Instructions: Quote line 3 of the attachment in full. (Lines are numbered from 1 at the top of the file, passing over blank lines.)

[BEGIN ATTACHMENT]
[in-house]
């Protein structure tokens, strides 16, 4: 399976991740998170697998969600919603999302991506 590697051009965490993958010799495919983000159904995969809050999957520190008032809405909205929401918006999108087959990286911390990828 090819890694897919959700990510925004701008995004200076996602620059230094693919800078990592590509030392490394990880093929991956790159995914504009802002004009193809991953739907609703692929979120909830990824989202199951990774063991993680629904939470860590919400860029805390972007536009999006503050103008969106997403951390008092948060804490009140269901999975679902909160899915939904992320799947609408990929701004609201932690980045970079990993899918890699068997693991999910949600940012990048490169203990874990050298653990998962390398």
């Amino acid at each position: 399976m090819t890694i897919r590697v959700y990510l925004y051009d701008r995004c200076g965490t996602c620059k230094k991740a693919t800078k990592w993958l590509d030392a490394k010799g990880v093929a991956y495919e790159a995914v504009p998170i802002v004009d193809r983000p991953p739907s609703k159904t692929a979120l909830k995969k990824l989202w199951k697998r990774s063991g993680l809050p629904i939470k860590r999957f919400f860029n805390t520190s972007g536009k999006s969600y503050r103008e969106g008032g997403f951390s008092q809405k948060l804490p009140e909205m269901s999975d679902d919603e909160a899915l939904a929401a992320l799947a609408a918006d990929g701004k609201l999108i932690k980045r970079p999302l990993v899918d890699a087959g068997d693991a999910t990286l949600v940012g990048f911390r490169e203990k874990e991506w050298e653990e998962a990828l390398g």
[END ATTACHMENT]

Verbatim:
């Amino acid at each position: 399976m090819t890694i897919r590697v959700y990510l925004y051009d701008r995004c200076g965490t996602c620059k230094k991740a693919t800078k990592w993958l590509d030392a490394k010799g990880v093929a991956y495919e790159a995914v504009p998170i802002v004009d193809r983000p991953p739907s609703k159904t692929a979120l909830k995969k990824l989202w199951k697998r990774s063991g993680l809050p629904i939470k860590r999957f919400f860029n805390t520190s972007g536009k999006s969600y503050r103008e969106g008032g997403f951390s008092q809405k948060l804490p009140e909205m269901s999975d679902d919603e909160a899915l939904a929401a992320l799947a609408a918006d990929g701004k609201l999108i932690k980045r970079p999302l990993v899918d890699a087959g068997d693991a999910t990286l949600v940012g990048f911390r490169e203990k874990e991506w050298e653990e998962a990828l390398g």